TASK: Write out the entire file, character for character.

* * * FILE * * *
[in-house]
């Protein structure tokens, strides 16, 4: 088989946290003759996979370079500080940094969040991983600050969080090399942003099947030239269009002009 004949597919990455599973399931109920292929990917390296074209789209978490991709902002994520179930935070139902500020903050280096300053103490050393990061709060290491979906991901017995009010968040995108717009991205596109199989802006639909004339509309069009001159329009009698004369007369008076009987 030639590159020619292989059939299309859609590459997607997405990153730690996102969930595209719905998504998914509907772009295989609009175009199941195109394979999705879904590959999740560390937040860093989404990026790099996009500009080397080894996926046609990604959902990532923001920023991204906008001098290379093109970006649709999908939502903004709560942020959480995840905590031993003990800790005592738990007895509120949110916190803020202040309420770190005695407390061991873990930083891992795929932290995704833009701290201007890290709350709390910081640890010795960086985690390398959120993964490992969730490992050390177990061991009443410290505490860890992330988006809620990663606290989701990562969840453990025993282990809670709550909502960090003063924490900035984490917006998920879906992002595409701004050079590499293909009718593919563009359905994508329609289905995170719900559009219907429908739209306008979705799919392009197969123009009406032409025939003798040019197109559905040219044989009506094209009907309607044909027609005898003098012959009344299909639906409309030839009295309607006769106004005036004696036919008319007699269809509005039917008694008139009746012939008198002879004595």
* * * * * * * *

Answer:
[in-house]
């Protein structure tokens, strides 16, 4: 088989946290003759996979370079500080940094969040991983600050969080090399942003099947030239269009002009 004949597919990455599973399931109920292929990917390296074209789209978490991709902002994520179930935070139902500020903050280096300053103490050393990061709060290491979906991901017995009010968040995108717009991205596109199989802006639909004339509309069009001159329009009698004369007369008076009987 030639590159020619292989059939299309859609590459997607997405990153730690996102969930595209719905998504998914509907772009295989609009175009199941195109394979999705879904590959999740560390937040860093989404990026790099996009500009080397080894996926046609990604959902990532923001920023991204906008001098290379093109970006649709999908939502903004709560942020959480995840905590031993003990800790005592738990007895509120949110916190803020202040309420770190005695407390061991873990930083891992795929932290995704833009701290201007890290709350709390910081640890010795960086985690390398959120993964490992969730490992050390177990061991009443410290505490860890992330988006809620990663606290989701990562969840453990025993282990809670709550909502960090003063924490900035984490917006998920879906992002595409701004050079590499293909009718593919563009359905994508329609289905995170719900559009219907429908739209306008979705799919392009197969123009009406032409025939003798040019197109559905040219044989009506094209009907309607044909027609005898003098012959009344299909639906409309030839009295309607006769106004005036004696036919008319007699269809509005039917008694008139009746012939008198002879004595």